The ’50s saw the mass production and commercialisation of makeup, and the invention of liquid eyeliner. “That innovation, plus movie makeup artists Max Factor, Ben Nye and the Westmores using the style on Marilyn Monroe, Ava Gardner, and Audrey Hepburn, helped define a whole new era in beauty,” says Goodwin.

In Italy, some of the biggest movie stars of the ’60s, such as Sophia Loren, captivated audiences with their own version: swiped-on inky black, with heavy lashes and dark brown or blue shadow worn to the crease. “There’s a vintage ’50s advertisement from beauty brand Borghese, which speaks to Italian women about ‘a new eye look called ‘cat’s eye’,” explains Bloch.

Meanwhile, British model Twiggy gave the look a space-age twist with her graphic lines and feathered lower lashes. There was also Elizabeth Taylor, whose turn as Cleopatra in Hollywood’s 1963 epic only reinforced its overwhelming popularity. And, finally, model Pattie Boyd, who in 1965 wrote a beauty column for US magazine 16, on how to perfect the subtle cat-eye flick.

Sweeping through music and youth culture

The cat-eye took a turn in the ’70s and ’80s as youth culture exploded, with punks, goths, grunge lovers, and metal fans taking the look and making it their own. Blondie’s lead singer Debbie Harry wore a smudgy, messy cat-eye in the ’80s, and her fans followed suit, as did fellow rockstar Pat Benatar.

Style pioneers Grace Jones and David Bowie played with feline shapes and mixed new colours with bolder lashings of blush to amp it up even more. Bowie was known to use Indian kohl around his eyes, often lining the lashes and sweeping up slightly. “I always had a repulsive sort of need to be something more than human,” he once told Rolling Stone of his makeup application.

Elsewhere, Siouxsie Sioux experimented with sharp lines and graphic shapes, as did Robert Smith of The Cure. Egyptian actress Soad Hosny was also fond of a feline flick, as was China-born Singaporean star Gong Li, especially in the early days of her career in the ’80s and ’90s.

By the time the 2000s rolled around, the cat-eye was divided into two camps. Amy Winehouse took the classic look and blew up its proportions with a heavy-handed wing that extended past the eyebrow. Other celebs, such as Lauren Conrad on US reality TV show Laguna Beach, went for a much more subtle version.

“The early 2000s became a time in the world where there was suddenly a lot of nostalgia for the Golden Age of Hollywood,” says Goodwin. “Women such as Gwen Stefani and Dita Von Teese began paying homage to their beauty icons. The cat-eye was moved forward and reframed through a reverent and rebellious lens.”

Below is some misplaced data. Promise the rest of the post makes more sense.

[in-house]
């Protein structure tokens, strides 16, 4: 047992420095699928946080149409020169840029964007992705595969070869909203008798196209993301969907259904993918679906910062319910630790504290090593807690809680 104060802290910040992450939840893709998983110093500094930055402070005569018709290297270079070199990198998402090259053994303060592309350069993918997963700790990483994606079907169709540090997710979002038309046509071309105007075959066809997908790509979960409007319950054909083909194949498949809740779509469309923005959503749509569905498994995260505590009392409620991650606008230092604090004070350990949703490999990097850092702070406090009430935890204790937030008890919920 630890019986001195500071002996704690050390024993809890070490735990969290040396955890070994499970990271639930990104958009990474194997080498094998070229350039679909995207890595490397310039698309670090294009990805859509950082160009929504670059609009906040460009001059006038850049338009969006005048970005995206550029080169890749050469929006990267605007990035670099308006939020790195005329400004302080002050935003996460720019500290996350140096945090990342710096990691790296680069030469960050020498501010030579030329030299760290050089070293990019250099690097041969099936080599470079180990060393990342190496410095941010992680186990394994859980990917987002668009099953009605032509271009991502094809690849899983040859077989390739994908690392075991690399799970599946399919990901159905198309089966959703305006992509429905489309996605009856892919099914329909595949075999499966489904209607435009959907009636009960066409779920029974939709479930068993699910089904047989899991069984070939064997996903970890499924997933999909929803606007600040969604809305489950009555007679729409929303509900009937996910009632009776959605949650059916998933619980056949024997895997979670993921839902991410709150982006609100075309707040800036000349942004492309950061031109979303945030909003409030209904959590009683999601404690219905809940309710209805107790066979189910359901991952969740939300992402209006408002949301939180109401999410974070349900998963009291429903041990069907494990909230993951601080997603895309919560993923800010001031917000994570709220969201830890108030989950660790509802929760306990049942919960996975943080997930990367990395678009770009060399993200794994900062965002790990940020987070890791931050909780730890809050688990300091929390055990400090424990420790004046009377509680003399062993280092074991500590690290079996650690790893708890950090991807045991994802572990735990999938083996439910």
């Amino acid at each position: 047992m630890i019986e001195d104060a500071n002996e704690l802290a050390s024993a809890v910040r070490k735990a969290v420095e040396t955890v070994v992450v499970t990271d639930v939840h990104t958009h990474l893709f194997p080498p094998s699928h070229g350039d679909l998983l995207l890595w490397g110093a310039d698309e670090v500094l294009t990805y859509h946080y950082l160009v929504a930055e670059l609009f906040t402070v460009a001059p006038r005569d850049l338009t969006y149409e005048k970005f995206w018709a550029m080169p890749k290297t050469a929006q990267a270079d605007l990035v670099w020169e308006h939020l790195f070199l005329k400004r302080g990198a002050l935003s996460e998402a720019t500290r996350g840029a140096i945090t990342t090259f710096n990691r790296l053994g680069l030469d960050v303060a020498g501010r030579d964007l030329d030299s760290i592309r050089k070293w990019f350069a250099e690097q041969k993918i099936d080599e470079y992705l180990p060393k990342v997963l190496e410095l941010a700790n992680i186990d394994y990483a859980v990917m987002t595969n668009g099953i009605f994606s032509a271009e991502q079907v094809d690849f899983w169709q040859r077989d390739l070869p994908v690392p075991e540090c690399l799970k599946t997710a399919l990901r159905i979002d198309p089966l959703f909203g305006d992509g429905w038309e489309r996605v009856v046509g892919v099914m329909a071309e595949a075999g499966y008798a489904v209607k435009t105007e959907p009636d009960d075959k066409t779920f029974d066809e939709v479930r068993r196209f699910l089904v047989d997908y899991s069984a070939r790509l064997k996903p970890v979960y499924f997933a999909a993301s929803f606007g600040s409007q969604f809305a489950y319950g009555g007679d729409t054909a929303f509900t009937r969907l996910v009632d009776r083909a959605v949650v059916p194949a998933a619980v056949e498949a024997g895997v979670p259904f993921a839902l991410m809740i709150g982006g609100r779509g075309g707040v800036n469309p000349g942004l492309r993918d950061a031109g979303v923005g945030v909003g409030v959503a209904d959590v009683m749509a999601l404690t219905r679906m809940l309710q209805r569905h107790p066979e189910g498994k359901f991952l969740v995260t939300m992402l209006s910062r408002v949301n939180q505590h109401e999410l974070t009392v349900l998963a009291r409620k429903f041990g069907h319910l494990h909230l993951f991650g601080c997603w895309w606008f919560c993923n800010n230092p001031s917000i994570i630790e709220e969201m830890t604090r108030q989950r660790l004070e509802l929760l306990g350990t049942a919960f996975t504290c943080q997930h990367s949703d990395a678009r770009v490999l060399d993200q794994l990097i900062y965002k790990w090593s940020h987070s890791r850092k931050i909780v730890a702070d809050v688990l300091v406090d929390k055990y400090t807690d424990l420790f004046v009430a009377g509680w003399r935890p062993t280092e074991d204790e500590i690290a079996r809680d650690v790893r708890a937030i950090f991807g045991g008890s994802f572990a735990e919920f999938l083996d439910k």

Iterations on the runway and social media

Today, makeup artists such as Pat McGrath, Fatima Thomas, and Isamaya Ffrench are refining the shape for a modern generation. At Chloé spring/summer 2021, McGrath lined the models’ eyes in a smoky, sultry, elongated cat eye, which extended from the bottom waterline. Meanwhile, at Chromat, Thomas did duochrome neon in cobalt blue and highlighter green.

For Dior, Peter Philips executed a thick yet minimal look that wrapped around the entire eye. At Andreas Kronthaler for Vivienne Westwood, Ffrench used exaggerated white-and-black pigment and drew ’80s-inspired winged lines towards the temples. Makeup artists are taking the humble cat-eye to new heights, making it both customisable and adaptable to the prevailing mood of whoever is wearing it.

On social media, beauty Instagrammers such as Juliana Horner create works of art based on the simple cat-eye, as does directional makeup artist Rowi Singh. A search for ‘cat-eye’ on Instagram gets 2.6m results, proof of its popularity, and you’ll see the classic shape covered in rhinestones, red and orange flames, cloud motifs, chunks of glitter, and even flower petals.

“The biggest evolution of the cat eye is that unlike past eras where it symbolised social status or conformity, it now symbolises the total opposite,” says Goodwin. “The cat-eye of today is much more versatile, and it moves with ease between classic beauty applications and subculture with absolutely no irony.”

VOGUE article

What Every Beginner Needs to Have in Their Makeup Kit

Moisturizer and Primer

Great makeup begins with great skincare. Prep your skin with CeraVe Moisturizer ($11; target.com), a lightweight daily moisturizer for normal to dry skin. Follow up with Estee Lauder Illuminating Perfecting Primer, ($38; nordstrom.com), a luminous face primer that hydrates and brightens skin for a dewy finish. The duo will ensure a flawless base that keeps makeup in place all day.

Concealer and Foundation

Beginners can eliminate the risk of caked-on foundation by adding an opaque concealer to their kit. L.A. Girl concealer’s ($3; walmart.com) creaseless formula camouflages imperfections, allowing you to use less foundation. When paired with Makeup Forever’s HD Invisible Cover Foundation ($43; sephora.com) no one will be able to tell where your skin ends and the makeup begins. Bonus: It lasts for 24 hours and comes in 50 shades.

Eyebrow Pomade and Spoolie Brush

Among the most important features on your face: Your eyebrows. Every beginner needs a tool like the dual-sided Anastasia Beverly Hills brush ($18; macys.com) to sculpt perfect arches. The brand’s Dipbrow Pomade ($21; sephora.com) is also a beginner favorite as it’s easy to apply, smudge-proof, and waterproof — so it’s great even for oily skin types.

Eyeliner and Mascara